A remove from cart component should have the functionality of removing a component from a cart and include the button component. This means consistency will be kept across all apps as the button component which contains the styling is used inside these wrapper components that add the functionality needed.

export type RemoveShoeFromCartProps = {
  /**
   * item in cart
   */
  cartItem: Shoe
}

export function RemoveShoeFromCart({ cartItem }: RemoveShoeFromCartProps) {
  const context = useContext(ShoeCartContext)
  return (
    <Button
      className={styles.removeFromCart}
      secondary
      onClick={() => context.removeProductFromCart(cartItem)}
      aria-label="Remove from Cart">
      X
    </Button>
  )
}

Creating our components

Once we have defined everything we can then go ahead and start creating our components. I would suggest starting with the biggest component, the page component in this case. As we are building the page component we can simply add html elements and placeholders for each component. Basically like building the wire frame inside your page component.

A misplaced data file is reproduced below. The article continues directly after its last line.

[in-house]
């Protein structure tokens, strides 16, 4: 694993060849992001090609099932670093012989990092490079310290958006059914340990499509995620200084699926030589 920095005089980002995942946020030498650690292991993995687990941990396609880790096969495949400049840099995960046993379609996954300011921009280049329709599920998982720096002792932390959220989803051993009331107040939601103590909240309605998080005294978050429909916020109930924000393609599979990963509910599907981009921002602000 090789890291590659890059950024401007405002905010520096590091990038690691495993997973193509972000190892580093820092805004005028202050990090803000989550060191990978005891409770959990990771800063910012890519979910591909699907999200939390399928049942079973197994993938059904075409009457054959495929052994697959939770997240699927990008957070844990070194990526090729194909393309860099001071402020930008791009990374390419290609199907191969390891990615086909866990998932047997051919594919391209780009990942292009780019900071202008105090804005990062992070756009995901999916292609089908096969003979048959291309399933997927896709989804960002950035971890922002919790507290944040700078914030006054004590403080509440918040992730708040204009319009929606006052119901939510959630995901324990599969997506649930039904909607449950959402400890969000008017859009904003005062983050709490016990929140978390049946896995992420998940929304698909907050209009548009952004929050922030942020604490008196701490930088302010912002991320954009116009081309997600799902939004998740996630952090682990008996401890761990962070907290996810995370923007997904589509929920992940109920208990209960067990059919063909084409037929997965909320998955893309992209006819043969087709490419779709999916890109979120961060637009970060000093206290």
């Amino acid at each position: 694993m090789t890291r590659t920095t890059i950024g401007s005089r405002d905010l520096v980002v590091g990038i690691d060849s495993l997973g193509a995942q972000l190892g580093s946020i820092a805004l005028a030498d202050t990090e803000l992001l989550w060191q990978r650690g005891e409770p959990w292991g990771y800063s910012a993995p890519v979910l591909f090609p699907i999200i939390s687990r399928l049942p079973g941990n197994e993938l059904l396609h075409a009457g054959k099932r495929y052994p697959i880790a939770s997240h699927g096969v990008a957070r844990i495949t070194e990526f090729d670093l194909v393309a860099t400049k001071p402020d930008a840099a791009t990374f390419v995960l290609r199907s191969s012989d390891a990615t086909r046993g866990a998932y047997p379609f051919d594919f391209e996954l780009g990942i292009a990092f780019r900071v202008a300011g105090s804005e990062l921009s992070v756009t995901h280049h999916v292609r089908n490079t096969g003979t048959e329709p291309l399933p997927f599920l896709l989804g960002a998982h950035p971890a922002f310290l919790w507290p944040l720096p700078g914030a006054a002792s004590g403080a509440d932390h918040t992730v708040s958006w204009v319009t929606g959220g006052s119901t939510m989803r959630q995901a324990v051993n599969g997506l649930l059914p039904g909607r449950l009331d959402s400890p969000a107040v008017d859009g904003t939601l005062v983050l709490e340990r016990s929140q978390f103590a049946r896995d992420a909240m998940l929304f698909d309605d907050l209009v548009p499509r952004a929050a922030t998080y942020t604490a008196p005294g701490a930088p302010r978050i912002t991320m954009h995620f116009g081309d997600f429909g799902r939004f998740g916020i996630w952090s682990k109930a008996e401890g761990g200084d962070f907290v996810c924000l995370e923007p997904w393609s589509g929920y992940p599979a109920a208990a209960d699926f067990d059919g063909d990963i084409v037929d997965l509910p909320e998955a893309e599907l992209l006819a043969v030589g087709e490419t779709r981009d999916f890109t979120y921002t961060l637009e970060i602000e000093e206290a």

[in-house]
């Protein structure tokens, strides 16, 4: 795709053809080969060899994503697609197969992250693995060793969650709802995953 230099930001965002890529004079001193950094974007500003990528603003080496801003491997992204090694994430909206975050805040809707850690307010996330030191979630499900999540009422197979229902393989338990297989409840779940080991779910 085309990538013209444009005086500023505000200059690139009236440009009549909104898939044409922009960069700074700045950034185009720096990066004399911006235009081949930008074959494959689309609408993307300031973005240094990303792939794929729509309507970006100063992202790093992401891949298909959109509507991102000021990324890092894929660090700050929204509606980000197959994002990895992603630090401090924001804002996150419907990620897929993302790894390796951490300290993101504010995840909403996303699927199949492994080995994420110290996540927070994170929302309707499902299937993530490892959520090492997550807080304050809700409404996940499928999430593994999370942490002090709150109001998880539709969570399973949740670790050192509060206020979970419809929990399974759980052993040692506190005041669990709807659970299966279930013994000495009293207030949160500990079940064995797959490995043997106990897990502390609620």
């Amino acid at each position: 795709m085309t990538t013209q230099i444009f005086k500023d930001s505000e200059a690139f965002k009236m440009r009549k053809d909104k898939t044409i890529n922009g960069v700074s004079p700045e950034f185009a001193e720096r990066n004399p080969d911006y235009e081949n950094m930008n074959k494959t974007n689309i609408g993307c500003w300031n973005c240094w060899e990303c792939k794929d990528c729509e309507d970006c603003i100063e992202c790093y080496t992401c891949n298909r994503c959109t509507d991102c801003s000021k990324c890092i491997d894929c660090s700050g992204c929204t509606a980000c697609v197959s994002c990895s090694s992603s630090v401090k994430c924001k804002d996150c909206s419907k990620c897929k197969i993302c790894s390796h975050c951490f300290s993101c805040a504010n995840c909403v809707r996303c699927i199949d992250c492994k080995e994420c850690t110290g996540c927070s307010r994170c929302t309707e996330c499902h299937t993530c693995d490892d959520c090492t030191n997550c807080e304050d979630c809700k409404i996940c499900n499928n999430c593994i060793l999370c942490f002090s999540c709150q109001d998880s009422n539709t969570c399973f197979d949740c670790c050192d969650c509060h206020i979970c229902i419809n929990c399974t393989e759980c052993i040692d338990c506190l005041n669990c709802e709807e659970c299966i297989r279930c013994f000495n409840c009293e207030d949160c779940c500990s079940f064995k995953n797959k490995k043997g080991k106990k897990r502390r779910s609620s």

In order to make sure my component stays true to the design I like to import the Figma file right into my component docs. That way I can see the design against my composition to see if it is correct. It also makes it easier for me and any other developer to easily open the Figma file for that component without having to search through Figma. And as it is a Figma embed any changes to the Figma file or updated live in my component docs making it also easier for designers and product managers to make sure changes have been implemented.

I have done this by creating a Figma Embed component and adding it to the doc file of my component.

figma embed showing a button component from figma

We can then go ahead and start building the next biggest component that the cart page component needs. In our case it is the cart component that contains all the elements of the cart. You may ask why we should even create this as a component and instead just render it in the page component?

The reason is that the cart component, containing all the items of the cart, might also be used in other areas of your app for example when hovering over the cart icon or in a collapsible sidebar when browsing the site. Making it a component means it can easily be added to any other place on your site and if it is an independent deployable component it can be used on any other e-commerce site.